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David Cameron says Obama is green-eyed over TV ad ban for politicians in UK


By Jennifer Faull, Deputy Editor

March 16, 2015 | 3 min read

Prime minister David Cameron has revealed US president Barack Obama envies the UK's blanket ban of political advertising on TV.

During a livestreamed interview with BuzzFeed, the prime minister was asked why British parties aren’t allowed to advertise on TV.

“Oh…the times President Obama has said to me you don’t know how lucky you are not having TV advertising,” responded Cameron.

“We had a system on BBC and ITV of political party broadcasts and that was provided for the parties, and sensibly someone said no political advertising because if we did the fundraising would be like in America. The cost is so immense,” he said.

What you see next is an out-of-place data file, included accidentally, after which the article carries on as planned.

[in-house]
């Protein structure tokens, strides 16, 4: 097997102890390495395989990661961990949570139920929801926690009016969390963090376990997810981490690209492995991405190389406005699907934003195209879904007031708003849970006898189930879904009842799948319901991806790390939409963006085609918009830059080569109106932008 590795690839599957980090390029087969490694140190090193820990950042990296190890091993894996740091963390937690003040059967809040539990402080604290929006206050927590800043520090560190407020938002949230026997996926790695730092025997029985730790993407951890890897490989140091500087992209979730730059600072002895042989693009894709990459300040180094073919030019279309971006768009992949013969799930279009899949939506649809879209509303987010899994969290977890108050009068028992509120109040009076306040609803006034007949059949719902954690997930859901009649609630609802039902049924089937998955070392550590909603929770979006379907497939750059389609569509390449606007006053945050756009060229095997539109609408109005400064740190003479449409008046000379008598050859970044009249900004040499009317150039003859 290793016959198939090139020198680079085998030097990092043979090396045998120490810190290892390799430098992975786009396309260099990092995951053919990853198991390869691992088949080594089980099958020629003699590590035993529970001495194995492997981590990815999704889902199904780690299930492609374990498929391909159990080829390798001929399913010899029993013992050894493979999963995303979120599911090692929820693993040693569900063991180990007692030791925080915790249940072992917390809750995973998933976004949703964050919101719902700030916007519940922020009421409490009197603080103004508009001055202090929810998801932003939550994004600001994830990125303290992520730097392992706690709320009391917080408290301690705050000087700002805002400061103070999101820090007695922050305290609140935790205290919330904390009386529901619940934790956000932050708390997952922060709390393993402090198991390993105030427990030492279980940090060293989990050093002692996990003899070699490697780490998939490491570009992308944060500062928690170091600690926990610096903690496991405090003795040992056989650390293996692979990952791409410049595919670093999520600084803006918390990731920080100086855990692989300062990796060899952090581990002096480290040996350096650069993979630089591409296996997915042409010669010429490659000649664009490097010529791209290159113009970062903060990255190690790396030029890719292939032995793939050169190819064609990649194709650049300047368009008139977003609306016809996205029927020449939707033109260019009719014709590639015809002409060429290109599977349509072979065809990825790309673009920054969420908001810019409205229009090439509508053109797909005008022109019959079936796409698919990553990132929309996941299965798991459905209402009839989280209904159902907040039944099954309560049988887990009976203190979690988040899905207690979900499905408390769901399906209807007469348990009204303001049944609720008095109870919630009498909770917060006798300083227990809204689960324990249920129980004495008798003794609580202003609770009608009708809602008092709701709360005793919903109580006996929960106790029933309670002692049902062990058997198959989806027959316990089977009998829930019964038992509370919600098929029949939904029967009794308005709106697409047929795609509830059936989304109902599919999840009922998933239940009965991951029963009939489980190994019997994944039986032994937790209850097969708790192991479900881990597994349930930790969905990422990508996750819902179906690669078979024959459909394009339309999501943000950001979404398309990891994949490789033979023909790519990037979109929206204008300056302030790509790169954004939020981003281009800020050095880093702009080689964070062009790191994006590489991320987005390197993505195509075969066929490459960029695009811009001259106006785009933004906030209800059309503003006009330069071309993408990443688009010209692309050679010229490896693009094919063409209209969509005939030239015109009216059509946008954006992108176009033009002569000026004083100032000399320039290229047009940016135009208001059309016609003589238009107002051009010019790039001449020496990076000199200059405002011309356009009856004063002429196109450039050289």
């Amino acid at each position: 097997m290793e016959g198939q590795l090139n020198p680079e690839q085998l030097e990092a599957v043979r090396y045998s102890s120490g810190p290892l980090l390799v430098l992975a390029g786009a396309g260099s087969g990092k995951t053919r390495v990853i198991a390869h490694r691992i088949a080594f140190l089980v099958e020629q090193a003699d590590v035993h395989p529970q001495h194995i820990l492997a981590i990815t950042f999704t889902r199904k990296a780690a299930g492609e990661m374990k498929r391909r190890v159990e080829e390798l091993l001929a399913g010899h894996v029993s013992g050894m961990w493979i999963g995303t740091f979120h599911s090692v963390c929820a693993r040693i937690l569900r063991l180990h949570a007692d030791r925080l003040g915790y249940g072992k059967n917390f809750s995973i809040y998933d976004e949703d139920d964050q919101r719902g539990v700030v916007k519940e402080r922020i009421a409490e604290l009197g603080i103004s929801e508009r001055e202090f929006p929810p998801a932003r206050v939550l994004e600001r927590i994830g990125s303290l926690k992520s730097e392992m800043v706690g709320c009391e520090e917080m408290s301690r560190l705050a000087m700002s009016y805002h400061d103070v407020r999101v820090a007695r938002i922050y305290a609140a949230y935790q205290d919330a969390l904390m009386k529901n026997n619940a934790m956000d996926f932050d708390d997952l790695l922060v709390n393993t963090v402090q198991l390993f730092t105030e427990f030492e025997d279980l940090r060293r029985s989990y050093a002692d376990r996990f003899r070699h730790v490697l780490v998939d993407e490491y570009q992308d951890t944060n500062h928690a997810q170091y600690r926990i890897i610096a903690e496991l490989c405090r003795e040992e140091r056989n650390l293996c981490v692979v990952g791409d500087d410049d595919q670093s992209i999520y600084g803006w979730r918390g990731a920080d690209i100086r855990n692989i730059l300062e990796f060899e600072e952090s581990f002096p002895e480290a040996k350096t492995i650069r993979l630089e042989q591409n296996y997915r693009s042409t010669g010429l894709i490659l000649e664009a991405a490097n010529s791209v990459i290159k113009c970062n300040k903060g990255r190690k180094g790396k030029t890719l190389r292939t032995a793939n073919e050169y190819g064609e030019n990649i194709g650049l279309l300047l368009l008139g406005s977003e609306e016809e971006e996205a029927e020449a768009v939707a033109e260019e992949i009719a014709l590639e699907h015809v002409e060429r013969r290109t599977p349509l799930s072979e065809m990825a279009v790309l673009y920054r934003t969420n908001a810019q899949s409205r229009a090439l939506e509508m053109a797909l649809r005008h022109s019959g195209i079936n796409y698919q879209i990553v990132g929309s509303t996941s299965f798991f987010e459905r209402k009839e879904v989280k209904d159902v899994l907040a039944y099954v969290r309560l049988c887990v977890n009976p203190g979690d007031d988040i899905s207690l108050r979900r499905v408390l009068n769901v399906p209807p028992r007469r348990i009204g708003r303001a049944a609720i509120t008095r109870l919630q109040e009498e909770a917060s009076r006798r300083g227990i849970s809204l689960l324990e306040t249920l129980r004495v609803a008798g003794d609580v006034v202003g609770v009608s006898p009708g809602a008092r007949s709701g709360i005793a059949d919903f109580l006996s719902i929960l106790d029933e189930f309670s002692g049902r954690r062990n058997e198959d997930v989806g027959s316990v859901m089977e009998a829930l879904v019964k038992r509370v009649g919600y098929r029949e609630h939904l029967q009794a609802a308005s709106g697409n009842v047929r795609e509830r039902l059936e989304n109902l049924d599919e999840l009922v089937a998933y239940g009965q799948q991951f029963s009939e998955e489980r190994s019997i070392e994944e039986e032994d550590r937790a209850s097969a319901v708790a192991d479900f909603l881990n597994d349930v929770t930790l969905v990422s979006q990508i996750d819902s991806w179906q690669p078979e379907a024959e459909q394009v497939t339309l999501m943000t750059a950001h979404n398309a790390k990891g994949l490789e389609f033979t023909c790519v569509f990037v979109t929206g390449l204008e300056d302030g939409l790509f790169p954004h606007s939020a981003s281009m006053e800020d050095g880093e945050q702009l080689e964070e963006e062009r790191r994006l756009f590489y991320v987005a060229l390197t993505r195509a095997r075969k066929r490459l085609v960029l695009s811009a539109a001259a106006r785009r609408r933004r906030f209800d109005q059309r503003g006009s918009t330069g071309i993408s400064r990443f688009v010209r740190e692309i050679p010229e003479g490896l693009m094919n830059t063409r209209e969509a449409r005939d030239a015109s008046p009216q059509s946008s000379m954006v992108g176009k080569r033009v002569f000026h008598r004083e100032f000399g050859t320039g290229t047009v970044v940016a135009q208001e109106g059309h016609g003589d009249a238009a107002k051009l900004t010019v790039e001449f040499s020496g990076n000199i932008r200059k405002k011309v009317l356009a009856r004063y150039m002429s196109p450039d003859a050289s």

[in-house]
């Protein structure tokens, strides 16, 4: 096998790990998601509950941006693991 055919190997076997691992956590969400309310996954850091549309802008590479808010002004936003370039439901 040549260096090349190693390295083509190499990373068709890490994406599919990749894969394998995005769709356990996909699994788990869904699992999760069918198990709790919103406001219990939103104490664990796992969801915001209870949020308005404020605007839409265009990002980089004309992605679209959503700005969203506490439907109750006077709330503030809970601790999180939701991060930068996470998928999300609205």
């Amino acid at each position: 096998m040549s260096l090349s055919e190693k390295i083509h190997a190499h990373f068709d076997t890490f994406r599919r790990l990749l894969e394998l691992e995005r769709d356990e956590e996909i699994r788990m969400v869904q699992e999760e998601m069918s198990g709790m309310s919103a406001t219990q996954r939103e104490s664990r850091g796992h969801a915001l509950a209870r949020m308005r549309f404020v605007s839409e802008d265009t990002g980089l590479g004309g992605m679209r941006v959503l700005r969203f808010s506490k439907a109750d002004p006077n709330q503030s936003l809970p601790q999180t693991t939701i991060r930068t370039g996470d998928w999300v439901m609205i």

According to the Wall Street Journal, the 2012 presidential race saw Barack Obama and Mitt Romney each spend in excess of $1bn.

Cameron explained when he tells American politicians that he spent $150,000 to become leader of the Conservatives in 2005 “they literally faint”.

“That’s what they would spend on one advert in Michigan,” he said. “So we’re lucky we don’t do it.”

Cameron said for the general election this year, the main parties have increasingly turned to the opportunities online where you can create and serve ads “relatively cheaply.” The Conservatives are reported to have amassed a £100,000 monthly bill for Facebook alone.

It has also been predicted the party will spend in excess of £19.5m in a bid to stay in Number 10, but Cameron revealed it was “limited to some £18m”.

“We complain about money in politics but it's nothing compared to the Americans. We’re limited to some £18m we can spend in the general election which for a country of our size is not too bad.”

However, it's unlikely any of this budget will go on Snapchat's new ad offering as the PM admitted he was “not a user”.

Last month, The Drum analysed the marketing tactics that the main political parties are using to galvanise online supporters.

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